By contrast, let us share key insight into Instrumental Activities of Daily Living (IADLs). While ADLs may be classified as basic life skills, IADLs are more complex. They can include: 

  • Household chores: Including dusting, vacuuming, doing dishes and so forth.
  • Laundry, including making sure that clothes and other items are washed or dry cleaned as needed.
  • Managing finances, such as paying bills on time, keeping track of bank balances and so on.
  • Medication management, which can include taking prescription medications as directed.
  • Making meals, which can include preparing and cooking or making food.
  • Shopping for food, and other lifetime necessities.
  • Transportation concerns which can include the ability to get from place to place by driving, or on public transit, moving from one residence to another and so forth.
  • Using communication devices which can include the ability to use the phone and computer to contact friends and family or call for help if needed.

It is important for you to begin to understand how ADLs and IADLs are used. Although assessments of  IADLs are not used to determine whether someone can qualify for public benefits programs such as Florida Medicaid, assessments of ADLs are. Specifically, Florida Medicaid states that to be eligible, someone must need help with two or more ADLs.

In general, health care providers use these tools to evaluate a person’s physical and mental capabilities as they age. By doing so, they can determine what type of care and supervision is warranted. As elder care lawyers, we also work with seniors and their loved ones each and every day to understand these issues. We know the challenges you face and we encourage you to schedule a meeting to discuss this and any other concerns you may have.

How to Understand if You or a Loved One are Having Aging Issues

How to Understand if You or a Loved One are Having Aging Issues

Collectively, Americans are getting older.  As a result, experts predict a significant shift in demographics in the next fifteen years. They say by 2035, the number of people in the United States age 65 and older will greatly outnumber the number of people here age 18 and under. They also say by 2030, all Baby Boomers will be at least 65. In other words, 1 out of every 5 Americans will be eligible to retire in ten years.

As a result, there is heightened public awareness about age-related issues. Being properly informed can help you recognize when you or a loved one may need help. It will also allow you to address age-related relevant concerns such as a potential need for long-term care.

With a bit of luck, you and your loved ones will be happy and healthy well into your older years. With time, however, you may succumb to some of the common effects of aging or you may already be experiencing them. These can include, but are not limited to, physical ailments such as:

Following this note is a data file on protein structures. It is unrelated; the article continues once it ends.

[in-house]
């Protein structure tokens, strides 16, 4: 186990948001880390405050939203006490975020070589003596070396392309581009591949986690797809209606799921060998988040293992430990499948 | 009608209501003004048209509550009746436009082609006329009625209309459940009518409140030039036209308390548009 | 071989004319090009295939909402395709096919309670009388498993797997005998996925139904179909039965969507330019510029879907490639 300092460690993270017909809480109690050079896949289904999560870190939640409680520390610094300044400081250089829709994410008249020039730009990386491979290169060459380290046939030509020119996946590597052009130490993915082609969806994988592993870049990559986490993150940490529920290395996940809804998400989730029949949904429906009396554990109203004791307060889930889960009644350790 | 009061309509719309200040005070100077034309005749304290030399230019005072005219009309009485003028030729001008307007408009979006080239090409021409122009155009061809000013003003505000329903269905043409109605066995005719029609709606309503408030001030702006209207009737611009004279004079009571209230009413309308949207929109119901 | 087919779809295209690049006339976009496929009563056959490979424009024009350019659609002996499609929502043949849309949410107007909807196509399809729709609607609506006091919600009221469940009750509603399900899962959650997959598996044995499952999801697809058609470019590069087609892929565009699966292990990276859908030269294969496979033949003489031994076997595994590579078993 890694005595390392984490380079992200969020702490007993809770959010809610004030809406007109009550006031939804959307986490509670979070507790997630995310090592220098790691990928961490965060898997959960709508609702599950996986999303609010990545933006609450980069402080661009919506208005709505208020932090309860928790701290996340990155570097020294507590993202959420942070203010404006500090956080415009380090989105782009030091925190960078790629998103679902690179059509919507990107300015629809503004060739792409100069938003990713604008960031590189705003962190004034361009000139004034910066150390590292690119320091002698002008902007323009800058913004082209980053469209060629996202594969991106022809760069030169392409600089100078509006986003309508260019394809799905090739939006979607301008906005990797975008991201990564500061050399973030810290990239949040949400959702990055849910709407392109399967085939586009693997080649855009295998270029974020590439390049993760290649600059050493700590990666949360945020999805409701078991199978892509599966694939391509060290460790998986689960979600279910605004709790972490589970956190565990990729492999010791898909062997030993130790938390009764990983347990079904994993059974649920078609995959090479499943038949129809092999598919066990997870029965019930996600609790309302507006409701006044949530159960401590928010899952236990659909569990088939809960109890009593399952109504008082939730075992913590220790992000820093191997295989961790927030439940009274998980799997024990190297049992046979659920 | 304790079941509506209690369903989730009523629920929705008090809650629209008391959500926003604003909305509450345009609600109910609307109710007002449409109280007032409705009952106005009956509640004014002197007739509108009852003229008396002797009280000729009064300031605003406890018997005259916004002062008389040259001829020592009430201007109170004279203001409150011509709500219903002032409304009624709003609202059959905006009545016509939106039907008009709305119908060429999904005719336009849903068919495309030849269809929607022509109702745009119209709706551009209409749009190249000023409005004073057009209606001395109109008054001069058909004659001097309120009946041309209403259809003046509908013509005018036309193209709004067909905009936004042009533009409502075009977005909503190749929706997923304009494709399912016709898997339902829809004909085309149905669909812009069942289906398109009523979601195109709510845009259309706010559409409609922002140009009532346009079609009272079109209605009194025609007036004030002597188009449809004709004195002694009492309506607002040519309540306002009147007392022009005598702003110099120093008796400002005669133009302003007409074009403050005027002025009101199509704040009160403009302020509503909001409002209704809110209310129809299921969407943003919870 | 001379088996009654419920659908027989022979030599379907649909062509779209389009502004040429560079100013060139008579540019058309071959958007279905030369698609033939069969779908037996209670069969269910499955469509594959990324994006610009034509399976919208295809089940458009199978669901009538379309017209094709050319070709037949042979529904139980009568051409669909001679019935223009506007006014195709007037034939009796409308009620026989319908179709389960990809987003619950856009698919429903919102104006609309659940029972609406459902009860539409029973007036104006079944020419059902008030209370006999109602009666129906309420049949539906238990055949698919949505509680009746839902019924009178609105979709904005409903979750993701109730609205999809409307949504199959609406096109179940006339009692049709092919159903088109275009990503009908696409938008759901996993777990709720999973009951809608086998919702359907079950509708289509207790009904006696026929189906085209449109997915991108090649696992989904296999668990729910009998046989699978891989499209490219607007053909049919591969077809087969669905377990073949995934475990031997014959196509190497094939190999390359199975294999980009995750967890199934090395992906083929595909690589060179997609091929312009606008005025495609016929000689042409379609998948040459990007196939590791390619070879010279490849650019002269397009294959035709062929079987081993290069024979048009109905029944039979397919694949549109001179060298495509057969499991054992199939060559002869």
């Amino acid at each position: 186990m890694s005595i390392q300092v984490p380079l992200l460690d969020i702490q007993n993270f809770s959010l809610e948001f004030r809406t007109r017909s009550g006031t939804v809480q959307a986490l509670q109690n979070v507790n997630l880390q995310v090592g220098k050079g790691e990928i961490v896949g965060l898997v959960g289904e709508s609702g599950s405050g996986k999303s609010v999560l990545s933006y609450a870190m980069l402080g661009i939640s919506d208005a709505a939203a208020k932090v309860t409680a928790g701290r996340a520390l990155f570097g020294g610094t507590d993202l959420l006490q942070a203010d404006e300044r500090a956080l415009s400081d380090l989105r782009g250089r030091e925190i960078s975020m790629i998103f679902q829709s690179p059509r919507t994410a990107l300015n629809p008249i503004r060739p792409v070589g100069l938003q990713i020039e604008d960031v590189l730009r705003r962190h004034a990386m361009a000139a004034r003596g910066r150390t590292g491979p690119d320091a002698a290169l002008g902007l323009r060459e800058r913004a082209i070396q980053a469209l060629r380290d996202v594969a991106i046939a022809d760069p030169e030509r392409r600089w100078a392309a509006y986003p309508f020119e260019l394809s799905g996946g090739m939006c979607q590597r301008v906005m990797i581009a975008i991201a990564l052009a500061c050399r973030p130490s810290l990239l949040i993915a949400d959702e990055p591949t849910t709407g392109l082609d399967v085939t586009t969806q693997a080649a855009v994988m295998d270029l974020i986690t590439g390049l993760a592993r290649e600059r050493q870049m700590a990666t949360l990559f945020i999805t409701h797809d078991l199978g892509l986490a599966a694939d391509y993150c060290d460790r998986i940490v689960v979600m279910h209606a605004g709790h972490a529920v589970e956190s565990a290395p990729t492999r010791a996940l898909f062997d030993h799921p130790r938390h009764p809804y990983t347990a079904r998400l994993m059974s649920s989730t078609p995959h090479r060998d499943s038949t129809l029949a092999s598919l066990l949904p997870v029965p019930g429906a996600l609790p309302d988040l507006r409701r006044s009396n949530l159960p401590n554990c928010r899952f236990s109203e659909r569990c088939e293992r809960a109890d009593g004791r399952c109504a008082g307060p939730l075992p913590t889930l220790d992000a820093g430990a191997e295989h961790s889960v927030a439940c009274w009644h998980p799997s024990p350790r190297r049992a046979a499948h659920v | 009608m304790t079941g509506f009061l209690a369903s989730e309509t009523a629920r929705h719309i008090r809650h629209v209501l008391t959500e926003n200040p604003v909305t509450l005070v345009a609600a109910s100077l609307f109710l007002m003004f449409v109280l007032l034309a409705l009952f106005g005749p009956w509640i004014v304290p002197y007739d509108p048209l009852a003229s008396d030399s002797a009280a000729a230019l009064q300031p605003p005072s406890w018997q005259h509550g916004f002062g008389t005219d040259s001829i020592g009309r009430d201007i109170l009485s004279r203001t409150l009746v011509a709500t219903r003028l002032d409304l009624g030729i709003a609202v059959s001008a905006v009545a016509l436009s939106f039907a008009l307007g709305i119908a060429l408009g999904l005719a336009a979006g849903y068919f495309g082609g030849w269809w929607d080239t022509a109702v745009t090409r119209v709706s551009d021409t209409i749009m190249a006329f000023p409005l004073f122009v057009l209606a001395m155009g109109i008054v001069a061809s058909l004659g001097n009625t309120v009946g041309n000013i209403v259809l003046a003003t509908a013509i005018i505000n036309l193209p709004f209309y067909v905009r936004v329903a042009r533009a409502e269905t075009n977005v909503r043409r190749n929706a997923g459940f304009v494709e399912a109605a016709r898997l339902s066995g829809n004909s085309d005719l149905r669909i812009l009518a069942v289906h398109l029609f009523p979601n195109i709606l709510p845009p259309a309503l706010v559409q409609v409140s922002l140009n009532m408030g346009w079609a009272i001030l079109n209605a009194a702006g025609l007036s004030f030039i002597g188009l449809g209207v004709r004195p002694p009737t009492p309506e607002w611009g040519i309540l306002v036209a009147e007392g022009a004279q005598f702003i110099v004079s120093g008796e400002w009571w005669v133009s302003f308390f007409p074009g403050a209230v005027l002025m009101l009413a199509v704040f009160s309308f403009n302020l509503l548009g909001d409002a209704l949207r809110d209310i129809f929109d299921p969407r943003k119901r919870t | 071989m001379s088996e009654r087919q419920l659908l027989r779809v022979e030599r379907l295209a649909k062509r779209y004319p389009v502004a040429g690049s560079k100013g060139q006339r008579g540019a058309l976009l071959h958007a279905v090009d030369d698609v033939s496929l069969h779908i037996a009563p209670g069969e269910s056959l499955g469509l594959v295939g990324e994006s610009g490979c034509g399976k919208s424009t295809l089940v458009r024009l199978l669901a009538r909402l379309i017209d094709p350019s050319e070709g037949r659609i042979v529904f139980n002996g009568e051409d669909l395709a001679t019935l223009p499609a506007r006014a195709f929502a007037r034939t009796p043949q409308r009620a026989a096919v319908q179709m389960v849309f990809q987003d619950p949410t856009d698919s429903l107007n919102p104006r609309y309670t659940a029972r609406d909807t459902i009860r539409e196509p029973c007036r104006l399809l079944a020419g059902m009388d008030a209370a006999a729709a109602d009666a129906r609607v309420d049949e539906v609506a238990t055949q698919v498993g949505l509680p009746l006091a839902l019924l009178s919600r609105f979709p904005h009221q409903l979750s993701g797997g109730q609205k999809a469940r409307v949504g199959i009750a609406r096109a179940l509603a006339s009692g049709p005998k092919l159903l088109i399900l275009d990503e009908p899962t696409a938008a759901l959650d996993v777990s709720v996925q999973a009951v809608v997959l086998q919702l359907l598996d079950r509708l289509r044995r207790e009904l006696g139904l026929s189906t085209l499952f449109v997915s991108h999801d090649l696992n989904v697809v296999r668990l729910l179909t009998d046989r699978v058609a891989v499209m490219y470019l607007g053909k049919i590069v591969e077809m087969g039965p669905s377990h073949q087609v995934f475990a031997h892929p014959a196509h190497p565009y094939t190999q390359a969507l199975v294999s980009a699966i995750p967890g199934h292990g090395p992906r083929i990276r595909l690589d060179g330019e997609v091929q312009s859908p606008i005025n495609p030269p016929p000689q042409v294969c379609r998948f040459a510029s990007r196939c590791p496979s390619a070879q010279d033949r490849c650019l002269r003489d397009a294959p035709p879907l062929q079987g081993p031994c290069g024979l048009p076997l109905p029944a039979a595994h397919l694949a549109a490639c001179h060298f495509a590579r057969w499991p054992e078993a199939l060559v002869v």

•     Diminishing eyesight

Hearing loss

  •     Brittle bones
  •     Loss of strength
  •     Limited mobility

as well as cognitive impairment, such as:

  •     Memory loss and personality changes not related to Alzheimer’s Disease
  •     Memory loss and personality changes related to Alzheimer’s Disease and similar conditions

 Other issues impacting Older Americans include grief, especially following the loss of a spouse, social isolation following retirement, and loneliness. These issues can exacerbate chronic and underlying health conditions. They can also cause anxiety, depression, and even over-reliance on alcohol or medication. They can also make you more susceptible to criminal activity, such as fraud and other forms of financial exploitation.

We know that this blog may highlight concerns you are having for yourself or for a loved one.  Remember, it is never too soon to start asking questions and get the support you need in your local community. Long-term care challenges are not easy but we can work together to develop a plan for what is ahead. We routinely work with seniors and their loved ones, and encourage you to schedule a meeting to discuss these, as well as other, important issues.

How Adult Children Can Protect Their Aging Parents from “Lonely Heart” Scams

How Adult Children Can Protect Their Aging Parents from “Lonely Heart” Scams

As Valentine’s Day approaches, people of all ages will begin to show much they love and care for their significant others. Flowers, chocolates, and romantic dinner dates are part of what Valentine’s Day is all about. Sadly, the occasion can be difficult for those lacking in desired companionship, and seniors are often among the most impacted. Aging adults suffer a higher incidence of loneliness and social isolation than other groups, partly because family members, friends and spouses have moved on or passed away. 

To make matters worse, scammers and criminals use Valentine’s Day as an opportunity to take advantage of “lonely heart” seniors and exploit them financially. In fact, financial scams targeting seniors have become so prevalent that law enforcement sometimes calls it “the crime of the 21st century.”